Dr Lewis, usually accompanied by his wife Ethel, throughout his career travelled widely around the world and paid special attention to the needs, capabilities and skills of haematologists and their support staff in the developing countries. He was also always approachable by commercial manufacturers of haematological equipment, no matter how small or simple their idea was, to help, try out and improve their inventions. He became actively involved with the WHO particularly in their aims to improve the diagnosis and management of general anaemia, particularly in rural communities. After retirement he continued to develop simple diagnostic tools with colleagues, such as the modified Tallquist haematology chart which he changed on his version of a Hb card. He investigated dyes to reproduce the spectrum of colours on the card and also specified a standard quality of absorbent filter paper for the blood spot collection from finger prick samples. These had previously relied on a haemoglobin scale from 10-100 using waxed paper cards which were expensive, so one could determine approximate haemoglobin levels in blood. However the results may rely on the time of testing, whether it is very hot or humid or possibly the presence of an abnormal or unidentified abnormal Hb. But the results still tend not to be as reliable as a point of care haemoglobin meter. This is still an important aim of the recently set up Anaemia project of the WHO to use such a cheap, reliable system without the need for regular electricity, rechargeable batteries, fridges or sophisticated analysers.

When travelling around the world, particularly in the 60 and 70s, his wife Ethel was particularly vociferous and forceful in her support of anti smoking campaigns and legislation. They were both highly delighted to see the legally enforced smoking bans throughout the EU and North America in public places, offices and restaurants and on aeroplanes.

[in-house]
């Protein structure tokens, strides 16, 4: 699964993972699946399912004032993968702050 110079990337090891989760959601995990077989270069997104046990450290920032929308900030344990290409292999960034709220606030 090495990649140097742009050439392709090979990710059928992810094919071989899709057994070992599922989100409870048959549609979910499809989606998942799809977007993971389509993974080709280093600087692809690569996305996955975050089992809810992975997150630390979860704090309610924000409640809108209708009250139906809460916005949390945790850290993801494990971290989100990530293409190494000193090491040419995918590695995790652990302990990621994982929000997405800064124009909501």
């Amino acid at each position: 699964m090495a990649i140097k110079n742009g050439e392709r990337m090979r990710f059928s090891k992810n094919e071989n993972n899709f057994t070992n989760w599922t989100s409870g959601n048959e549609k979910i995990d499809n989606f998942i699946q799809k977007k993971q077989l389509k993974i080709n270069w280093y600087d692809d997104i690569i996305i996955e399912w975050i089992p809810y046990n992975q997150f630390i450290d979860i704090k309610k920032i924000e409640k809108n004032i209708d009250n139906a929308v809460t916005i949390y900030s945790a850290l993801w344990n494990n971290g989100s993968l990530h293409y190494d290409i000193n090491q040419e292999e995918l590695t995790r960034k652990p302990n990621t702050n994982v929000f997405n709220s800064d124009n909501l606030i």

I have now also recently retired from all clinical and NHS practise but am still actively involved in teaching and university funded research, continuing as President of the ICSH. As one gets older, one inevitably becomes concerned about ones personal health and those of your family. The ability to work for many hours each day and travel extensively becomes restricted. As one travels around the world, I am frequently approached by foreign doctors asking after Dr Lewis, and about how he is and whether he is still travelling and working. The purpose of this monograph is to highlight what massive changes in haematological medicine Mitch Lewis has lived through and how he has continuously actively participated in developing laboratory practise worldwide to support widespread clinical activities. He has personally helped many physicians and scientists to practise better medicine. This has been a truly wonderful life long achievement.

Samuel J. Machin, FRCP FRCPath
Emeritus Professor of Haematology, University College London, UK

10th June 2018.

Fig 1: Dr Lewis with Dr Elkin Simson, Dr Sam Machin and Mr Terry Fawcett, University College London, 2005

Fig 1: Dr Lewis with Dr Elkin Simson, Dr Sam Machin and Mr Terry Fawcett, University College London, 2005

 

Fig 2: Dr Lewis at the ICSH General Assembly, Gerrards Cross UK, 2013.

Fig 2: Dr Lewis at the ICSH General Assembly, Gerrards Cross UK, 2013.